In many ways, it would have been hard for contemporaries, especially in Western Europe, to perceive that the Ottoman Empire was in fact showing signs of decline. The Empire encompassed almost all of the Middle East and extended well into southeastern Europe. The empire had really reached its high point, however, with the reign of Suleyman the Magnificent, whose conquests extended into Hungary. Yet after Suleyman's death, the Empire saw a succession of ineffective rulers and infighting. Many of these problems were related to economic issues, especially rampant inflation that accompanied a dramatic population increase. This increase came mostly due to expansion, which caused another problem.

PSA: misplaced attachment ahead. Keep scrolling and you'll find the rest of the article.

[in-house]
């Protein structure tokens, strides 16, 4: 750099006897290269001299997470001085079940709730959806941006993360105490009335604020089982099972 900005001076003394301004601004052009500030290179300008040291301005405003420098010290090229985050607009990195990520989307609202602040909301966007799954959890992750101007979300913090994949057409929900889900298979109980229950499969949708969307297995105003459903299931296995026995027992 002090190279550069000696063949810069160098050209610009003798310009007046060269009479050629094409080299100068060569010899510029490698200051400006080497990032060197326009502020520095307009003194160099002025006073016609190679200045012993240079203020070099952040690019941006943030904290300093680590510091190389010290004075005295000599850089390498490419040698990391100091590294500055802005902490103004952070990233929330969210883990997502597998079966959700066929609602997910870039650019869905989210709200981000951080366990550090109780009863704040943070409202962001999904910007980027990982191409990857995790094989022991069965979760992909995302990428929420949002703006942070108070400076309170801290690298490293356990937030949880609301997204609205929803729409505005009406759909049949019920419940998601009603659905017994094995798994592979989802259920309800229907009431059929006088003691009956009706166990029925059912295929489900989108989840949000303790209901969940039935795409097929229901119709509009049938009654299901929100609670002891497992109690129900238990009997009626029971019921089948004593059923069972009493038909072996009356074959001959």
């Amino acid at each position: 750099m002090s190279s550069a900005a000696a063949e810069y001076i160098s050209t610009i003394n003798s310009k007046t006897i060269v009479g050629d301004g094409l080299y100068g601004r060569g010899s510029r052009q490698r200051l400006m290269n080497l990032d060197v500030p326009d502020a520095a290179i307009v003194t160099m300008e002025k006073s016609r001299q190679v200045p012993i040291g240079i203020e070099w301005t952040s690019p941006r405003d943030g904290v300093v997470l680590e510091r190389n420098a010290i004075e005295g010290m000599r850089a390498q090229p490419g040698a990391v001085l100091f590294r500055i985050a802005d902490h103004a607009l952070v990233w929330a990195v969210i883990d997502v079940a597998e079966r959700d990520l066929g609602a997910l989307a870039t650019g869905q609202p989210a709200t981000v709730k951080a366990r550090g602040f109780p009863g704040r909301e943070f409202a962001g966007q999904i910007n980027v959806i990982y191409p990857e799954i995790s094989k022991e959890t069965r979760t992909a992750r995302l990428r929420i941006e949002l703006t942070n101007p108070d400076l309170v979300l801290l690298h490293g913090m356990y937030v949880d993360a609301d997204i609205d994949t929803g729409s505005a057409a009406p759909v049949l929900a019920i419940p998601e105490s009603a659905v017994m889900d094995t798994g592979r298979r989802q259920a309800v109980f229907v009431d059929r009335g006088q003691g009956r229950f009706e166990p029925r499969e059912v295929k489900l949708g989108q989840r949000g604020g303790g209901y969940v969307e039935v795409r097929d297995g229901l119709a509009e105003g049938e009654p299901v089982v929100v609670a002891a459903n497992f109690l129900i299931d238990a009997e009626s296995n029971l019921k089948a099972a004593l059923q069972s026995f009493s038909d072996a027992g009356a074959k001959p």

To administer these territories, Ottoman rulers expanded bureaucratic positions to people outside the traditional slave class drawn from Christian lands in the Balkans. This led to a lack of loyalty among bureaucrats and a series of squabbles and infighting that deteriorated the sense of unity within the ruling class. A faltering economy also led to increased civil disorder and corruption in government. These structural, demographic, economic, and political problems came to a head when Ottoman expansion in Europe was halted at their unsuccessful siege of Vienna in 1683.